U.S. Senator Lindsey Graham met with medical professionals at the USC School of Medicine yesterday to discuss the benefits of improving access to broadband Internet and the expansion of telemedicine throughout South Carolina.
“I’ve learned that Telemedicine has unlimited potential to change our lives. It allows us to have doctor/patient interactions that are more convenient for the patient and more informative for the doctor. What is required to make all this happen? Broadband. There are places in South Carolina where you might as well be on the moon when it comes to getting cell phone service and high speed internet.”, Sen. Graham said.
The boardroom at Prisma Health’s Columbia office was brimming with state health advocates and politicians eager to find a solution to what has become a digital divide between urban and rural areas and along socioeconomic lines, making it difficult for some citizens to obtain quality healthcare. This divide has been an ongoing healthcare issue but has recently come to the forefront amid the COVID-19 pandemic.
“A wake-up call has descended upon the nation after the Coronavirus in a couple of areas, one of which is Telemedicine. A lot of people can’t get out of their homes for different reasons. A lot of seniors, people with mental health issues. The bottom line is: we can actually, through technology, reestablish a doctor/patient relationship that is incredibly personal. They tell me that about 20-30% of patient interactions today could be done just as well through a telemedicine platform as an actual office visit. And as technology improves, so can the interaction,” said Sen. Graham.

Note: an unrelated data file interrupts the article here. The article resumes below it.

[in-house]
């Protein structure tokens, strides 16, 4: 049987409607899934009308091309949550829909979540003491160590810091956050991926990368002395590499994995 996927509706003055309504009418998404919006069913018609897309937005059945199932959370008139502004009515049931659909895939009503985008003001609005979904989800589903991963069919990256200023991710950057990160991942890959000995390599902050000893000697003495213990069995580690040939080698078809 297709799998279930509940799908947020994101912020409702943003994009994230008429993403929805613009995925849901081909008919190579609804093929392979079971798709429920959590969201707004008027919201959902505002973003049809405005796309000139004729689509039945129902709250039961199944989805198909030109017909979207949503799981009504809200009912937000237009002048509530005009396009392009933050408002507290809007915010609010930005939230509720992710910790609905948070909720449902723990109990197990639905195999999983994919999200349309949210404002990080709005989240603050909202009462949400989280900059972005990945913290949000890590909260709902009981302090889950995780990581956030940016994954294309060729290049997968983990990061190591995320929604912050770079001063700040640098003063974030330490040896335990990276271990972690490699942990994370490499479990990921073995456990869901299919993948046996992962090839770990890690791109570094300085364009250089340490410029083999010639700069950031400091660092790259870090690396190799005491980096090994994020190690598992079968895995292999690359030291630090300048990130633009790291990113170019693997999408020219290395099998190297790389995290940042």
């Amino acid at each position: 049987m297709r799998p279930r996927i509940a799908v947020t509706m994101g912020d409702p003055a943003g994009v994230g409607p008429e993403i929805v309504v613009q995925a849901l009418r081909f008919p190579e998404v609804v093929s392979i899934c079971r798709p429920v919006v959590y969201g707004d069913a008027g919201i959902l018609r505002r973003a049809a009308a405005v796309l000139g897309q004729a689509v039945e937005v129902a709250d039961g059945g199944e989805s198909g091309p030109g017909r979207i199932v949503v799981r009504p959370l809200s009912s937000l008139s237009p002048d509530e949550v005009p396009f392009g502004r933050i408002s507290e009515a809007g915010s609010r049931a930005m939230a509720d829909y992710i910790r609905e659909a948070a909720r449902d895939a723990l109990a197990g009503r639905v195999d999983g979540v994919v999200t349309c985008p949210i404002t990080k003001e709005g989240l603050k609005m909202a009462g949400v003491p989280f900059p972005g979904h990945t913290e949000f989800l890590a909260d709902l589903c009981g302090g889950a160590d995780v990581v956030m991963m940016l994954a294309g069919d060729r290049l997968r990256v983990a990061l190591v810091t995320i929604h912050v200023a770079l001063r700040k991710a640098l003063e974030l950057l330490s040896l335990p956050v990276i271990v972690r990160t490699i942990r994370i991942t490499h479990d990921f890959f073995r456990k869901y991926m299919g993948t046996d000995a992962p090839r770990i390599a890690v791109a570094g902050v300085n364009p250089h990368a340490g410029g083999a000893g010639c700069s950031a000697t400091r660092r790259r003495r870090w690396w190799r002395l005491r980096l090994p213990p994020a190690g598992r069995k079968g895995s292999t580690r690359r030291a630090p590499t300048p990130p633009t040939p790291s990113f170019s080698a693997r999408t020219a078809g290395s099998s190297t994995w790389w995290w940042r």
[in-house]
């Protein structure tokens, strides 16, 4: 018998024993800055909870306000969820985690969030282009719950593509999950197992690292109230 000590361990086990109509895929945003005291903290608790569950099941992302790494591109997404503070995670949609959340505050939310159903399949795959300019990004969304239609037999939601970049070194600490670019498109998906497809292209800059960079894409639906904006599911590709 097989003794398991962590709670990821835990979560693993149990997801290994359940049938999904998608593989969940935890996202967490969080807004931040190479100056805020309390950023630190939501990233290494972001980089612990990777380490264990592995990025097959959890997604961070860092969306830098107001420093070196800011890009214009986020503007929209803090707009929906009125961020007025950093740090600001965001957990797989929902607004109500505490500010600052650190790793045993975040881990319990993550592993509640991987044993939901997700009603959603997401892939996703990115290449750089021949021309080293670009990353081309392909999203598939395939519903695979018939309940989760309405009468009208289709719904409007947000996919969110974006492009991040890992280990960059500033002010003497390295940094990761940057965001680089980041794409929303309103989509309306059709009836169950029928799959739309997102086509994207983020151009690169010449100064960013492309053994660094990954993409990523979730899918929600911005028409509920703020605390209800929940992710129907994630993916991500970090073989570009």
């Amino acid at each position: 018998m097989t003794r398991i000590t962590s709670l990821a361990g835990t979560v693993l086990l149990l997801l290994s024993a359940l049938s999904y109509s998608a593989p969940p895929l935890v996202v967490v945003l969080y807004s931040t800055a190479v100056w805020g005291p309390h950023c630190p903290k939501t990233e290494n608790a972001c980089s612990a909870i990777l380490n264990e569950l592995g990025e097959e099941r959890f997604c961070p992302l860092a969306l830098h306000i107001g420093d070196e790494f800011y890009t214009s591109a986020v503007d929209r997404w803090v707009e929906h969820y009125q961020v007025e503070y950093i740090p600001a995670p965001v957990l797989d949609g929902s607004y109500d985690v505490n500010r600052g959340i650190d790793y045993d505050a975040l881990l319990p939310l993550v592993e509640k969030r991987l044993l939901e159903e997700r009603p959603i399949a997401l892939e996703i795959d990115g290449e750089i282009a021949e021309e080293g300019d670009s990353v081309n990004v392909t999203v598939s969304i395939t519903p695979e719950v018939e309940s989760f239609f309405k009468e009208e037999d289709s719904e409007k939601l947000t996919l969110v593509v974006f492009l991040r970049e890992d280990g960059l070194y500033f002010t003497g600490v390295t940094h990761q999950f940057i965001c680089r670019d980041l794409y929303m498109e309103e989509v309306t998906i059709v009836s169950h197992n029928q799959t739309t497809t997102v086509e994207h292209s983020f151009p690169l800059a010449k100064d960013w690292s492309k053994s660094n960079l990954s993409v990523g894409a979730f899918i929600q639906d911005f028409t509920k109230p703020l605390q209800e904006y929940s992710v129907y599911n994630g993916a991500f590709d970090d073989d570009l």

This week, Senator Graham and Senators Mark Warner (D-Virginia) and Tim Scott (R-South Carolina) will introduce legislation to allocate $10 billion to help governors across America speed up the deployment of broadband in areas where there is the greatest need. Senator Graham anticipates that South Carolina would receive roughly $170 million out of the overall fund.
Nationwide, there are 21 million Americans who do not have access to the FCC standard for high speed Internet with 650,000 of those living in South Carolina. According to Senator Graham, this grant is an emergency measure aimed at increasing access this fall to Americans who either live in a coverage dead-zone or are unable to afford service.
“This, to me, is an absolute medical essential requirement. Can you imagine living your life today without electricity? If you don’t have broadband, in many ways, you’re just as much in the dark in the 21st century as you would be if you had no electricity in your house. So here’s my goal: to get some money in the next stimulus package – and I believe we’ll have a breakthrough – that will expedite the delivery of broadband access to rural and urban areas that are basically dark,” said Sen. Graham.
Mark Sweatman, MUSC Director of Government Relations and Secretary to the Board of Trustees; Kathy Schwarting, Palmetto Care Connections CEO; Senator Graham; Meera Narasimhan, MD, DFAPA, Associate Provost Health Sciences USC, Professor and Chair Department of NeuroSciences and Behavioral Science, USC School of Medicine; Ken Rogers, MD, Director of SC Department of Mental Health; and Mark Wess, MD Chief Medical Information Officer at Prisma Health were in attendance.
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